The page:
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Recurrent Urinary Tract Infection Treatment
Recurrent urinary tract infections are UTIs that keep happening despite treatment. With time, some bacteria may stop responding to an antibiotic. This is called resistance, which makes effective UTI treatment more difficult.
To ensure the best possible treatment for your UTI symptoms, our specialists will inspect your bladder and urethra and possibly your whole urinary tract system to ensure that treatment with antibiotics alone will control the infection. There are times when your physician will work with other specialists if your treatment requires specific antibiotic therapy.
With recurrent UTIs, it is important to make sure that the antibiotic used has completely cleared the UTI. To check this, a urine culture is repeated. This is called a test of cure because it ensures that the treatment has been effective. A TOC is a urine culture that is performed within 7-14 days after completing the last pill of the treatment antibiotic.
Some people with recurrent urinary tract infections may need to take a daily antibiotic for 6-9 months to help prevent another infection after completing the treatment course. This is called a suppression or prophylaxis antibiotic. It is usually a low dose of an antibiotic that has minimal long-term side effects.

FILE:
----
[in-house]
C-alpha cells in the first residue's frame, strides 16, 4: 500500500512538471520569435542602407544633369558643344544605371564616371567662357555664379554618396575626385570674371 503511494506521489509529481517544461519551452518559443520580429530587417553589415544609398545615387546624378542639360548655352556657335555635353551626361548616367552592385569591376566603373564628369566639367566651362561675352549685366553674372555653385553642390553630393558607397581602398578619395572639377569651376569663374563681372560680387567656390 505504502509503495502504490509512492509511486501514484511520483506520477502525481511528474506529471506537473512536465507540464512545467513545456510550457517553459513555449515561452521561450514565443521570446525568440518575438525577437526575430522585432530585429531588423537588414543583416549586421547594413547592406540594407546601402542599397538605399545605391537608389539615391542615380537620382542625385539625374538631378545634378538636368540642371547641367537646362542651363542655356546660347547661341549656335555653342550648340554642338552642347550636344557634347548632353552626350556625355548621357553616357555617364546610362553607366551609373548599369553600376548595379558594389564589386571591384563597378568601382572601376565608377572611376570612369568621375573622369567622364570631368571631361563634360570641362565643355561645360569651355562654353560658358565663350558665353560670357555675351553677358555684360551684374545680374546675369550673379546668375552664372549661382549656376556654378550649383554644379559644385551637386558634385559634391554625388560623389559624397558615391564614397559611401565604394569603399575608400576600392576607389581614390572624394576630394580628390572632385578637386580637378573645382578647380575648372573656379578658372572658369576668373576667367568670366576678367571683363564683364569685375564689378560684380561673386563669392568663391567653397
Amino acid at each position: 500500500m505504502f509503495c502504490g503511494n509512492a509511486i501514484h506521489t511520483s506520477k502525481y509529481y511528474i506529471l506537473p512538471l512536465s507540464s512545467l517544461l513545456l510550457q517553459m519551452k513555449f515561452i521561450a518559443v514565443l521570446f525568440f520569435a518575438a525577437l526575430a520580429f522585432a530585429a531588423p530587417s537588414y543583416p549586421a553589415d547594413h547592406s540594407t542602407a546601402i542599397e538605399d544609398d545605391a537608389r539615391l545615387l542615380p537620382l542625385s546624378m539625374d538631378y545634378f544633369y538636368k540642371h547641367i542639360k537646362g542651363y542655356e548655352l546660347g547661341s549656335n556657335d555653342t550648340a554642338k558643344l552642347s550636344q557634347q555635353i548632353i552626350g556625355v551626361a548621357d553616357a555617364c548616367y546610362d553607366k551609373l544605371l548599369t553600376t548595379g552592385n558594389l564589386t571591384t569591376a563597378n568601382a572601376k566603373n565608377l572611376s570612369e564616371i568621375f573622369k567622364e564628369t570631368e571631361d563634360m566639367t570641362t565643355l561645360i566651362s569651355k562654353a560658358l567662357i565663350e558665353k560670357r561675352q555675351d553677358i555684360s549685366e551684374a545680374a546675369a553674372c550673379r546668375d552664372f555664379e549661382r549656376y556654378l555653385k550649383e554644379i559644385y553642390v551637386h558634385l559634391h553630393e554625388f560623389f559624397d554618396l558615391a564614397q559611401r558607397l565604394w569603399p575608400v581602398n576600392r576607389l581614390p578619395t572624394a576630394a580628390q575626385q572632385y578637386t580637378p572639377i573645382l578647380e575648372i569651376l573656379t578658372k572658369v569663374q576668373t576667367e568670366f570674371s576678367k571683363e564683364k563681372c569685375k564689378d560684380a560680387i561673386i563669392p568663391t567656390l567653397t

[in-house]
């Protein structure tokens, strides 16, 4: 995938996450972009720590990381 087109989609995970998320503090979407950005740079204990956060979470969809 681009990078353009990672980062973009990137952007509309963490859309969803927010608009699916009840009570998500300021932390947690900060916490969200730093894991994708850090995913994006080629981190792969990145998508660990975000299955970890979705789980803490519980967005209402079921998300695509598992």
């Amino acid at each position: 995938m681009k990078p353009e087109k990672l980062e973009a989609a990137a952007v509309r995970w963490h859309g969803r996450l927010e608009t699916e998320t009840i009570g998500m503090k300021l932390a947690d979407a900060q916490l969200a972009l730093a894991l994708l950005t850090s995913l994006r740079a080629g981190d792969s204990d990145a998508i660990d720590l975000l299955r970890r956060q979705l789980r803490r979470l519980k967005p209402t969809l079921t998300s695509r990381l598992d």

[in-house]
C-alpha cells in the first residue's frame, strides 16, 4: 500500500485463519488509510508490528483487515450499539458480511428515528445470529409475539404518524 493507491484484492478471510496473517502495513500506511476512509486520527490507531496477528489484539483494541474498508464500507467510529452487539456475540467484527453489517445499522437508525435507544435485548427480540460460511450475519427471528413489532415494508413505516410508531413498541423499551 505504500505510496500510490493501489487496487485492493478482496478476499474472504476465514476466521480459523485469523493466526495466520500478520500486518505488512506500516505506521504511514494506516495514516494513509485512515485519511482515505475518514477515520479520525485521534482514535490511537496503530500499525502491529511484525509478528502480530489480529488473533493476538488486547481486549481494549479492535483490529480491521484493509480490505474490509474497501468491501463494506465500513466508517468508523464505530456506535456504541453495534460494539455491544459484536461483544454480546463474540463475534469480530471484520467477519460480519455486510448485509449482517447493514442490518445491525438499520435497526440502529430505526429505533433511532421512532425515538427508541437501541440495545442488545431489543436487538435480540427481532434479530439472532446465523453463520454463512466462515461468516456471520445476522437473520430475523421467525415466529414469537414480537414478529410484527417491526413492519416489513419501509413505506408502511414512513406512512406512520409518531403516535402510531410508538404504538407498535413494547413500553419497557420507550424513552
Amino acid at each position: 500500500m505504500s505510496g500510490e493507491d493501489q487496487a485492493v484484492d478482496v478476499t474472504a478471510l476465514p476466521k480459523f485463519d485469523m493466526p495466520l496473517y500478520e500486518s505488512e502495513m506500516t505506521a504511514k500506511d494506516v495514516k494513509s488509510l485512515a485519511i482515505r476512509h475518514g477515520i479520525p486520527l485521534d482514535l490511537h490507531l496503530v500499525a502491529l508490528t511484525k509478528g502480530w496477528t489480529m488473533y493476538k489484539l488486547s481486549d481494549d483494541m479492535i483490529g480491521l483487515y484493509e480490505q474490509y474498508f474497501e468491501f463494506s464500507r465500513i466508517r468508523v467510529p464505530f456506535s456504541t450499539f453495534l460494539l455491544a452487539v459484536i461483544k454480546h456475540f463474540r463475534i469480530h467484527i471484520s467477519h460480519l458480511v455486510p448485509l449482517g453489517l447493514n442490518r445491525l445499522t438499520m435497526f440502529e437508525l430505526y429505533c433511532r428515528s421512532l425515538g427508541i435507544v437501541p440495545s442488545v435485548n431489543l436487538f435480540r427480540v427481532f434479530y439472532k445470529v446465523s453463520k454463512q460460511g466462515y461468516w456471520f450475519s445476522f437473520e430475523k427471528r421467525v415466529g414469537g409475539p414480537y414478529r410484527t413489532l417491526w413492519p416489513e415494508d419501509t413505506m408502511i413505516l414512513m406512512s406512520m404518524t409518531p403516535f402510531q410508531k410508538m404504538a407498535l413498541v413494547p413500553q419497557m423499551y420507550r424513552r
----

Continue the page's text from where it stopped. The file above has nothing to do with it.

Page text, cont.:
Treatments For Recurrent Uti In Elderly Patients
Is there a role for suppressive antibiotic therapy in geriatric patients with recurrent urinary tract infections ? Is there any scientific evidence in support of cranberry supplements ? ELIZABETH HALL, MSN, APRN, FNP-C, Dayton, Ohio
Cranberry juice inhibits adherence of uropathogens to uroepithelial cells, thus preventing pathogenic colonization. Clinical research shows that consuming cranberry juice cocktail 300 ml daily or cranberry capsules 400 mg b.i.d. daily for six months significantly reduced UTIs in elderly women compared with placebo . There is no evidence that cranberry juice or tablets are effective for treating an acute infection.
Suppression antibiotic therapy in the geriatric population is another concern. Prophylaxis has been advocated for women who experience two or more symptomatic UTIs within six months or three or more in 12 months. The choice of antibiotic should be based on susceptibility patterns causing the patients previous UTI.
Eradication of a previous UTI must be assured by obtaining a negative culture one to two weeks after treatment. Numerous studies have demonstrated that continuous prophylaxis decreases recurrence by up to 95% compared with placebo. However, antibiotic resistance is always a concern, as is the risk of the development of Clostridium difficile diarrhea.